Ephemerisle 2009, (photo: Liz Henry)
About a hundred miles east of the Pacific Coast, the San Joaquin River and the Sacramento River collide with the east side of the San Francisco Bay. The result is a sprawling delta, as socially and politically fraught as it is beautiful. Dragonflies mate in its marshes, children wade, and vacationers fish, carefully avoiding the 800-foot cargo ships that slice like metal icebergs down deep-water channels from the bay. 40 miles northeast, in Sacramento, California’s congress hotly debates how to ration the state’s diminishing supply of fresh water.
Once every summer, for one week, the Delta gets even more surreal. A couple hundred people, many of them members of the San Francisco tech community, float a bunch of boats into one of the more spacious coves, drop anchor, and lash their craft together into “islands.” There, they form an ad hoc, quasi-techno-utopian society.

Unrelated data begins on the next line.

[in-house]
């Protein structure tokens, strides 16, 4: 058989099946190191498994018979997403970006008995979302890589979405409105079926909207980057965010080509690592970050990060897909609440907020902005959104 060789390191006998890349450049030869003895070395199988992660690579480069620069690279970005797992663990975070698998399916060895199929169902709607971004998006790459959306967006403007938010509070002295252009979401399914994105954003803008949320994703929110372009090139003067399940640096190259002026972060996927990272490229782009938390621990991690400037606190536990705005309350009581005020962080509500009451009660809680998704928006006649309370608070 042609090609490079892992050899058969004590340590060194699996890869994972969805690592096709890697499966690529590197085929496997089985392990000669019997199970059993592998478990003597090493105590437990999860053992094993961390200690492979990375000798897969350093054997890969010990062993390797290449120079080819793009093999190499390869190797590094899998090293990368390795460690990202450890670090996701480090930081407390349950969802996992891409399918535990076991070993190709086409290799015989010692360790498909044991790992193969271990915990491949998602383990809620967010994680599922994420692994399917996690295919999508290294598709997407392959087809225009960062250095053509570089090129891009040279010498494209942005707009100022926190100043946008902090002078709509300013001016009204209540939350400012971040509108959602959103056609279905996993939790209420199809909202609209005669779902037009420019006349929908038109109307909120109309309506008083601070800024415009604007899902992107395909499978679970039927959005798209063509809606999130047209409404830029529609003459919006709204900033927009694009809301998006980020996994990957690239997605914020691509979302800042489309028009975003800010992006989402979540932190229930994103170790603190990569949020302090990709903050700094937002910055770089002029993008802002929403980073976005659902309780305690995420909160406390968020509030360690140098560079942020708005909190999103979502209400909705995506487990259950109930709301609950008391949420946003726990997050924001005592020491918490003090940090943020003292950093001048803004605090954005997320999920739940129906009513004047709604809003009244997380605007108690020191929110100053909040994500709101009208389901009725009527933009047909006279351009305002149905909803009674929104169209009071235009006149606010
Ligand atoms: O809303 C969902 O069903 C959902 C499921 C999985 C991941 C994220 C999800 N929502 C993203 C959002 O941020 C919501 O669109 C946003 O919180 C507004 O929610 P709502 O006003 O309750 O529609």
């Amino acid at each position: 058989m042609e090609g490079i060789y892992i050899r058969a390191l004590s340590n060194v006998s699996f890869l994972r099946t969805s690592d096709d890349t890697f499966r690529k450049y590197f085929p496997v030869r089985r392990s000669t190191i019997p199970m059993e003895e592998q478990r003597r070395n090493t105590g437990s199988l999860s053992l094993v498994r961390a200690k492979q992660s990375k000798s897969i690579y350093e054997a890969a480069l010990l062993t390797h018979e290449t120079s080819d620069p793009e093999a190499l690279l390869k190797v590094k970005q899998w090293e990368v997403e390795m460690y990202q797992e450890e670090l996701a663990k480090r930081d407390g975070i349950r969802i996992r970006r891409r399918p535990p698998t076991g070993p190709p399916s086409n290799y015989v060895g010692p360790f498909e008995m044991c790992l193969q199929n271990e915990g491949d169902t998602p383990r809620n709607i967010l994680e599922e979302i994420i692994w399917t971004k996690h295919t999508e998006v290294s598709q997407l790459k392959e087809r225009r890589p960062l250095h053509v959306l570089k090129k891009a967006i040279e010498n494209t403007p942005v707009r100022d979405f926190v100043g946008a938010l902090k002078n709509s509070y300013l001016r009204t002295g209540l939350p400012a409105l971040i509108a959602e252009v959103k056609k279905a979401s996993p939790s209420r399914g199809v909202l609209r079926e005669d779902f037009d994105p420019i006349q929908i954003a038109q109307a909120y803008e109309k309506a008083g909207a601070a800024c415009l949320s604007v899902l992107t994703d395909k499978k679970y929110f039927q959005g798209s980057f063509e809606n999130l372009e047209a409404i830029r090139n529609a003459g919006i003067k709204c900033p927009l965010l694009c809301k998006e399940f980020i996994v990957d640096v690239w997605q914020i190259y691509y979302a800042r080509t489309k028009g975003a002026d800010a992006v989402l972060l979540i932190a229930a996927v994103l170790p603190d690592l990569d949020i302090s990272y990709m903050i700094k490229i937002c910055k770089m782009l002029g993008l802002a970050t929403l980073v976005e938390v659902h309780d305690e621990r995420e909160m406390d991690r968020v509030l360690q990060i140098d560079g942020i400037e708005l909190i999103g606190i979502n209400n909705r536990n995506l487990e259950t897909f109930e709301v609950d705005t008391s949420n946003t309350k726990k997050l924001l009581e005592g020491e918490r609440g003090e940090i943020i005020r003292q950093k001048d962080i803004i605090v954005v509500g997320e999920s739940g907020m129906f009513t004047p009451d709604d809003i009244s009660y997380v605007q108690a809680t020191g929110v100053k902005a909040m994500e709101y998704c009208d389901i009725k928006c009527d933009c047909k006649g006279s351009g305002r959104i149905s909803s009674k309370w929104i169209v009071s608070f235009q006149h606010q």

This is Ephemerisle: the strangest, most anarchic, boisterous and “buoyant” party-cum-libertarian-social-experiment on earth. The festival was started by people with the ultimate goal of floating free from California and its turmoil, from the United States and its economic regulations, and getting away from it all, literally.
Step 1 to Colonizing the Open Ocean: Throw a Festival?
Patri Friedman, 2011 (photo: Hannu Makarainen)
Ephemerisle was the brainchild of Patri Friedman, a small-statured software engineer with a dark beard and bright demeanor, grandson to the Nobel-winning economist Milton Friedman. Milton Friedman was a famous advocate of classical liberalism, free markets, and small government. In the early 2000s, his grandson was in a graduate program in computer science at Stanford University, and had some pretty radical ideas about how to put his grandfather’s ideas into practice.
“I want to live in freedom,” he wrote, “(by which I mean at least libertarianism, if not anarcho-capitalism). Unfortunately, no such political system is implemented on a significant scale anywhere in the world.”
Thus, he concluded: “I am interested in helping to create a new libertarian country.”